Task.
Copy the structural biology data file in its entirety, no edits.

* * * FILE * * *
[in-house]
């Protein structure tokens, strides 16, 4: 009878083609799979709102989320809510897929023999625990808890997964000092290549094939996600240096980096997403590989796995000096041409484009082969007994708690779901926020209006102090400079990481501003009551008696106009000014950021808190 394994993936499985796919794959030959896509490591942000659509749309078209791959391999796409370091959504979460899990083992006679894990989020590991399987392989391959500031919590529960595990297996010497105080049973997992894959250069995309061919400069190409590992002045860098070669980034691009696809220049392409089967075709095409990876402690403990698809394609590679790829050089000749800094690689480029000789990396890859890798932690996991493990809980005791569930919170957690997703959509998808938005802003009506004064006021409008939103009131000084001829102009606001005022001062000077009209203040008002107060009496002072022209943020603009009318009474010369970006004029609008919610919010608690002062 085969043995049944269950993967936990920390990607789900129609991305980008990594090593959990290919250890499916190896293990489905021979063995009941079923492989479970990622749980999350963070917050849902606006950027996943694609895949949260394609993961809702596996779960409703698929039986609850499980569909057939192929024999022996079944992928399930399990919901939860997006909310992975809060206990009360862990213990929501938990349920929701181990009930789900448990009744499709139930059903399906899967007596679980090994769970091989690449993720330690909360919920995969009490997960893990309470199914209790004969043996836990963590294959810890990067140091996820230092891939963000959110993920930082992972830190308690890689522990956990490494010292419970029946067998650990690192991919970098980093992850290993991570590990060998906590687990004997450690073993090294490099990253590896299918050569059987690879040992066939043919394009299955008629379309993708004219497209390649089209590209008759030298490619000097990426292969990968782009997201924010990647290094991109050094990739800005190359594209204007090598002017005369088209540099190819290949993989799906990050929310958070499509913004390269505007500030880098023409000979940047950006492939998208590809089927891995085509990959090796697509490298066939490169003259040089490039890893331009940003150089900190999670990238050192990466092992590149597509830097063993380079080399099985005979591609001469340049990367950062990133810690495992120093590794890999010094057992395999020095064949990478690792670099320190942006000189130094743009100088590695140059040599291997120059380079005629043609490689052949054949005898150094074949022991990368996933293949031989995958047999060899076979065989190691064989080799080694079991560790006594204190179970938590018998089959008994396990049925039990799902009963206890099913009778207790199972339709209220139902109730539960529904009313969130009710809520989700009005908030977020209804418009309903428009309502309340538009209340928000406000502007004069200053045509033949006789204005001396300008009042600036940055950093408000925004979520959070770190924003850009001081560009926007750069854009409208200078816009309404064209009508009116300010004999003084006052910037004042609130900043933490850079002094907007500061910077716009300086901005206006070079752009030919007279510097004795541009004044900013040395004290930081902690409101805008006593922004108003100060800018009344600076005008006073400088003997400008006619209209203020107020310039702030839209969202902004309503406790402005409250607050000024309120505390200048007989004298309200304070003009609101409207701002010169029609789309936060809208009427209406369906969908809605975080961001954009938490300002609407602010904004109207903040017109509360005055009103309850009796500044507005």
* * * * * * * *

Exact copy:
[in-house]
């Protein structure tokens, strides 16, 4: 009878083609799979709102989320809510897929023999625990808890997964000092290549094939996600240096980096997403590989796995000096041409484009082969007994708690779901926020209006102090400079990481501003009551008696106009000014950021808190 394994993936499985796919794959030959896509490591942000659509749309078209791959391999796409370091959504979460899990083992006679894990989020590991399987392989391959500031919590529960595990297996010497105080049973997992894959250069995309061919400069190409590992002045860098070669980034691009696809220049392409089967075709095409990876402690403990698809394609590679790829050089000749800094690689480029000789990396890859890798932690996991493990809980005791569930919170957690997703959509998808938005802003009506004064006021409008939103009131000084001829102009606001005022001062000077009209203040008002107060009496002072022209943020603009009318009474010369970006004029609008919610919010608690002062 085969043995049944269950993967936990920390990607789900129609991305980008990594090593959990290919250890499916190896293990489905021979063995009941079923492989479970990622749980999350963070917050849902606006950027996943694609895949949260394609993961809702596996779960409703698929039986609850499980569909057939192929024999022996079944992928399930399990919901939860997006909310992975809060206990009360862990213990929501938990349920929701181990009930789900448990009744499709139930059903399906899967007596679980090994769970091989690449993720330690909360919920995969009490997960893990309470199914209790004969043996836990963590294959810890990067140091996820230092891939963000959110993920930082992972830190308690890689522990956990490494010292419970029946067998650990690192991919970098980093992850290993991570590990060998906590687990004997450690073993090294490099990253590896299918050569059987690879040992066939043919394009299955008629379309993708004219497209390649089209590209008759030298490619000097990426292969990968782009997201924010990647290094991109050094990739800005190359594209204007090598002017005369088209540099190819290949993989799906990050929310958070499509913004390269505007500030880098023409000979940047950006492939998208590809089927891995085509990959090796697509490298066939490169003259040089490039890893331009940003150089900190999670990238050192990466092992590149597509830097063993380079080399099985005979591609001469340049990367950062990133810690495992120093590794890999010094057992395999020095064949990478690792670099320190942006000189130094743009100088590695140059040599291997120059380079005629043609490689052949054949005898150094074949022991990368996933293949031989995958047999060899076979065989190691064989080799080694079991560790006594204190179970938590018998089959008994396990049925039990799902009963206890099913009778207790199972339709209220139902109730539960529904009313969130009710809520989700009005908030977020209804418009309903428009309502309340538009209340928000406000502007004069200053045509033949006789204005001396300008009042600036940055950093408000925004979520959070770190924003850009001081560009926007750069854009409208200078816009309404064209009508009116300010004999003084006052910037004042609130900043933490850079002094907007500061910077716009300086901005206006070079752009030919007279510097004795541009004044900013040395004290930081902690409101805008006593922004108003100060800018009344600076005008006073400088003997400008006619209209203020107020310039702030839209969202902004309503406790402005409250607050000024309120505390200048007989004298309200304070003009609101409207701002010169029609789309936060809208009427209406369906969908809605975080961001954009938490300002609407602010904004109207903040017109509360005055009103309850009796500044507005």